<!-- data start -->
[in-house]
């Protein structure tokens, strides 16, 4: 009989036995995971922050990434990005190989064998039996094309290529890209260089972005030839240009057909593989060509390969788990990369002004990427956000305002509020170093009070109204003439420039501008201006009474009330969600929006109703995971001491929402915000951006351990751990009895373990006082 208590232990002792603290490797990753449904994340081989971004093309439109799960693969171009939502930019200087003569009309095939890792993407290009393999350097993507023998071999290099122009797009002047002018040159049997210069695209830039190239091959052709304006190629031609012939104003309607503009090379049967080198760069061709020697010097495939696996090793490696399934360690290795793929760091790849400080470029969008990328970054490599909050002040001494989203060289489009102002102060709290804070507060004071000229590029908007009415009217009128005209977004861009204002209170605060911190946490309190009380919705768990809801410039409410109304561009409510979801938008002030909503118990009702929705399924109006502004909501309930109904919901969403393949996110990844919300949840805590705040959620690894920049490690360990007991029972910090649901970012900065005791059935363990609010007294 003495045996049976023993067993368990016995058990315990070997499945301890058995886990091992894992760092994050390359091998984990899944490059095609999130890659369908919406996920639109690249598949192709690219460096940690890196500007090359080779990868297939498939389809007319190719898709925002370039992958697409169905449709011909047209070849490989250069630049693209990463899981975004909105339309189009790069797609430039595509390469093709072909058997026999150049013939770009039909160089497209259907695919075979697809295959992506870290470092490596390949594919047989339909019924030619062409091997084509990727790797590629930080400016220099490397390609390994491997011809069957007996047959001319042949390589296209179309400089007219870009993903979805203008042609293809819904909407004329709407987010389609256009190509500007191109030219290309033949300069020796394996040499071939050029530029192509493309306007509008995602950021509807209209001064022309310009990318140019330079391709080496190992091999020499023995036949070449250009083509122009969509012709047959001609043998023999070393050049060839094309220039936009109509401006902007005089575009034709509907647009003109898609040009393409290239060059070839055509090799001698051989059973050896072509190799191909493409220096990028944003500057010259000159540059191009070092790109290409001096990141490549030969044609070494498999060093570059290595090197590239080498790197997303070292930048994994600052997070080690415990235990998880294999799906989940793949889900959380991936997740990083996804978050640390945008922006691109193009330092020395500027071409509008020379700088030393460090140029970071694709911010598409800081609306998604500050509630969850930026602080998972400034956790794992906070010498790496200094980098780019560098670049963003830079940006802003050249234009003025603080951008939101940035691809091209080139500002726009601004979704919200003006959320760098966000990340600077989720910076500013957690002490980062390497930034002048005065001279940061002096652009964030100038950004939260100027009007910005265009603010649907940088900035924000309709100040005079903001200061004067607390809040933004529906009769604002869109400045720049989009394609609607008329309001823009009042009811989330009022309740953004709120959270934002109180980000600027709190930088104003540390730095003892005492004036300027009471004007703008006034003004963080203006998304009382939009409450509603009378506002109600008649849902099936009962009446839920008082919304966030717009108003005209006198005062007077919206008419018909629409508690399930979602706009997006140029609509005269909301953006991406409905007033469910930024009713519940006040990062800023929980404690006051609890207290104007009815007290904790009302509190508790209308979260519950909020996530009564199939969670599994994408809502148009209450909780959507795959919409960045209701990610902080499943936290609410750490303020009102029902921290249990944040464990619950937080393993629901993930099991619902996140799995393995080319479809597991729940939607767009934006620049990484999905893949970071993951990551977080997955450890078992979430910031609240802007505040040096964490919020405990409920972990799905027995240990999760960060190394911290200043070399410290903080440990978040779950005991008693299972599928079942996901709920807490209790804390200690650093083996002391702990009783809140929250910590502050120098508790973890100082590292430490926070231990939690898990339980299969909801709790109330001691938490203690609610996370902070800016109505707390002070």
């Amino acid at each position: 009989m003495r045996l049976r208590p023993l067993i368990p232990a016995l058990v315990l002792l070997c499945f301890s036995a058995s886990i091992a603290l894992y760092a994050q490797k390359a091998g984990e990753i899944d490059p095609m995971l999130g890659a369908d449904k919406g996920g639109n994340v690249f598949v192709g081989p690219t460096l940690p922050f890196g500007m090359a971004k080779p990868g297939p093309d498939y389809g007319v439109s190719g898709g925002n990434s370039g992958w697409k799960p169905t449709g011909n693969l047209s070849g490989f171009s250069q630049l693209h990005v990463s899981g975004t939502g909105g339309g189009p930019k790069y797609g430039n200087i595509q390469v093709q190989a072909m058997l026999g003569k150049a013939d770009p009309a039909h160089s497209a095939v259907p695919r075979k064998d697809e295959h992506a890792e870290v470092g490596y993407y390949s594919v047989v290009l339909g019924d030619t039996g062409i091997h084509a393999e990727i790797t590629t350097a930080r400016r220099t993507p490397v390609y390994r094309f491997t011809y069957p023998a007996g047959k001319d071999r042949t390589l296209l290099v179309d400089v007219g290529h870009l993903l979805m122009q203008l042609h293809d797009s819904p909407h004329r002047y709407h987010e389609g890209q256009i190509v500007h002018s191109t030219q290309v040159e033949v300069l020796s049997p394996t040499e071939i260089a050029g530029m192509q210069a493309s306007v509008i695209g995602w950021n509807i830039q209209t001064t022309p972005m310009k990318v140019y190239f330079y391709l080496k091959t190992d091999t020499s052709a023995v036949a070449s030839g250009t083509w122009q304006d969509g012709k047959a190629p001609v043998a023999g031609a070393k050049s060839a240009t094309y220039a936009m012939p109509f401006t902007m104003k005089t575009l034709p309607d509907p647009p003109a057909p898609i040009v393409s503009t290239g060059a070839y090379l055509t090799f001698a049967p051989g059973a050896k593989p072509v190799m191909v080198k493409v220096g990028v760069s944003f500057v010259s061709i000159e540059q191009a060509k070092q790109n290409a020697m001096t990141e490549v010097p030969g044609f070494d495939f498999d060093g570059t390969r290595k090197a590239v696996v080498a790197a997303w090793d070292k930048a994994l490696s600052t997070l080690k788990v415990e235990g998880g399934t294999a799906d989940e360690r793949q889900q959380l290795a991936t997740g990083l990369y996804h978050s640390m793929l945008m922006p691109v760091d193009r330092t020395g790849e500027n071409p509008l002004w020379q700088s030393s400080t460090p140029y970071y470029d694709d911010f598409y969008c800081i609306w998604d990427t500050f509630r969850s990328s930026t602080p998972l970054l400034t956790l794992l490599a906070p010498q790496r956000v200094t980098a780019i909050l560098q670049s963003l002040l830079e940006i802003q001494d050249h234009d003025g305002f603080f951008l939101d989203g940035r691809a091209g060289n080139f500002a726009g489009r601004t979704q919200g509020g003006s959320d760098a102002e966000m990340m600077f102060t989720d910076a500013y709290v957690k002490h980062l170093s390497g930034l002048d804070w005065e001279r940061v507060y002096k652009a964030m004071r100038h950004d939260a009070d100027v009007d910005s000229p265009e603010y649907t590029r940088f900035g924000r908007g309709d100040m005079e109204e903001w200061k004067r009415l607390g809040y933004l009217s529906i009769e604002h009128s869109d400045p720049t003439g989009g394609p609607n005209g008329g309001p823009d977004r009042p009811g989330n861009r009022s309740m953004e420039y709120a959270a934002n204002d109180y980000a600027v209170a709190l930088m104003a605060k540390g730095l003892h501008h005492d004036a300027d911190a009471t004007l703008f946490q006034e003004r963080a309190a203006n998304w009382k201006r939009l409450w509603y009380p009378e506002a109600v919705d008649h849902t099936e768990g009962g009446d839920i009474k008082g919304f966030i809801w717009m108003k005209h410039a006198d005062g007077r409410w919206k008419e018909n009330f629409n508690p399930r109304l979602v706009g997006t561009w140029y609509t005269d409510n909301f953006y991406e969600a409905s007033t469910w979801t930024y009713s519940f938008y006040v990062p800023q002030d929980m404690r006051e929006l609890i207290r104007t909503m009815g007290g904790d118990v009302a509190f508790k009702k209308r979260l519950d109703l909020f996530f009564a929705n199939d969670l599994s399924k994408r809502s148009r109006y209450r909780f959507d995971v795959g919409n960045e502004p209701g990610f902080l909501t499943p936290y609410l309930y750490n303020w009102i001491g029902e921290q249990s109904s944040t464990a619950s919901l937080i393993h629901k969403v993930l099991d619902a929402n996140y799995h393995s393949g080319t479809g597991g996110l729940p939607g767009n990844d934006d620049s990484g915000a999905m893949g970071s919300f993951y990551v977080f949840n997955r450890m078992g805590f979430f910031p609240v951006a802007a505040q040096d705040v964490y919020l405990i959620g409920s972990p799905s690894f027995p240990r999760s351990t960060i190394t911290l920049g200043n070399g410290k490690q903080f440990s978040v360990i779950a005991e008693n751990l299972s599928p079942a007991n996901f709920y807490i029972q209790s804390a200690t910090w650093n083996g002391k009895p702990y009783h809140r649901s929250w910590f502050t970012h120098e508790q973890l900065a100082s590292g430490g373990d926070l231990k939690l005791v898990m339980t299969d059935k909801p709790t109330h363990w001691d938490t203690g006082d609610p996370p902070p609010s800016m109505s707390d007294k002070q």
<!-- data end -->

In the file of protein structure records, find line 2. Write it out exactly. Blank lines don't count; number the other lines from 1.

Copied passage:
């Protein structure tokens, strides 16, 4: 009989036995995971922050990434990005190989064998039996094309290529890209260089972005030839240009057909593989060509390969788990990369002004990427956000305002509020170093009070109204003439420039501008201006009474009330969600929006109703995971001491929402915000951006351990751990009895373990006082 208590232990002792603290490797990753449904994340081989971004093309439109799960693969171009939502930019200087003569009309095939890792993407290009393999350097993507023998071999290099122009797009002047002018040159049997210069695209830039190239091959052709304006190629031609012939104003309607503009090379049967080198760069061709020697010097495939696996090793490696399934360690290795793929760091790849400080470029969008990328970054490599909050002040001494989203060289489009102002102060709290804070507060004071000229590029908007009415009217009128005209977004861009204002209170605060911190946490309190009380919705768990809801410039409410109304561009409510979801938008002030909503118990009702929705399924109006502004909501309930109904919901969403393949996110990844919300949840805590705040959620690894920049490690360990007991029972910090649901970012900065005791059935363990609010007294 003495045996049976023993067993368990016995058990315990070997499945301890058995886990091992894992760092994050390359091998984990899944490059095609999130890659369908919406996920639109690249598949192709690219460096940690890196500007090359080779990868297939498939389809007319190719898709925002370039992958697409169905449709011909047209070849490989250069630049693209990463899981975004909105339309189009790069797609430039595509390469093709072909058997026999150049013939770009039909160089497209259907695919075979697809295959992506870290470092490596390949594919047989339909019924030619062409091997084509990727790797590629930080400016220099490397390609390994491997011809069957007996047959001319042949390589296209179309400089007219870009993903979805203008042609293809819904909407004329709407987010389609256009190509500007191109030219290309033949300069020796394996040499071939050029530029192509493309306007509008995602950021509807209209001064022309310009990318140019330079391709080496190992091999020499023995036949070449250009083509122009969509012709047959001609043998023999070393050049060839094309220039936009109509401006902007005089575009034709509907647009003109898609040009393409290239060059070839055509090799001698051989059973050896072509190799191909493409220096990028944003500057010259000159540059191009070092790109290409001096990141490549030969044609070494498999060093570059290595090197590239080498790197997303070292930048994994600052997070080690415990235990998880294999799906989940793949889900959380991936997740990083996804978050640390945008922006691109193009330092020395500027071409509008020379700088030393460090140029970071694709911010598409800081609306998604500050509630969850930026602080998972400034956790794992906070010498790496200094980098780019560098670049963003830079940006802003050249234009003025603080951008939101940035691809091209080139500002726009601004979704919200003006959320760098966000990340600077989720910076500013957690002490980062390497930034002048005065001279940061002096652009964030100038950004939260100027009007910005265009603010649907940088900035924000309709100040005079903001200061004067607390809040933004529906009769604002869109400045720049989009394609609607008329309001823009009042009811989330009022309740953004709120959270934002109180980000600027709190930088104003540390730095003892005492004036300027009471004007703008006034003004963080203006998304009382939009409450509603009378506002109600008649849902099936009962009446839920008082919304966030717009108003005209006198005062007077919206008419018909629409508690399930979602706009997006140029609509005269909301953006991406409905007033469910930024009713519940006040990062800023929980404690006051609890207290104007009815007290904790009302509190508790209308979260519950909020996530009564199939969670599994994408809502148009209450909780959507795959919409960045209701990610902080499943936290609410750490303020009102029902921290249990944040464990619950937080393993629901993930099991619902996140799995393995080319479809597991729940939607767009934006620049990484999905893949970071993951990551977080997955450890078992979430910031609240802007505040040096964490919020405990409920972990799905027995240990999760960060190394911290200043070399410290903080440990978040779950005991008693299972599928079942996901709920807490209790804390200690650093083996002391702990009783809140929250910590502050120098508790973890100082590292430490926070231990939690898990339980299969909801709790109330001691938490203690609610996370902070800016109505707390002070």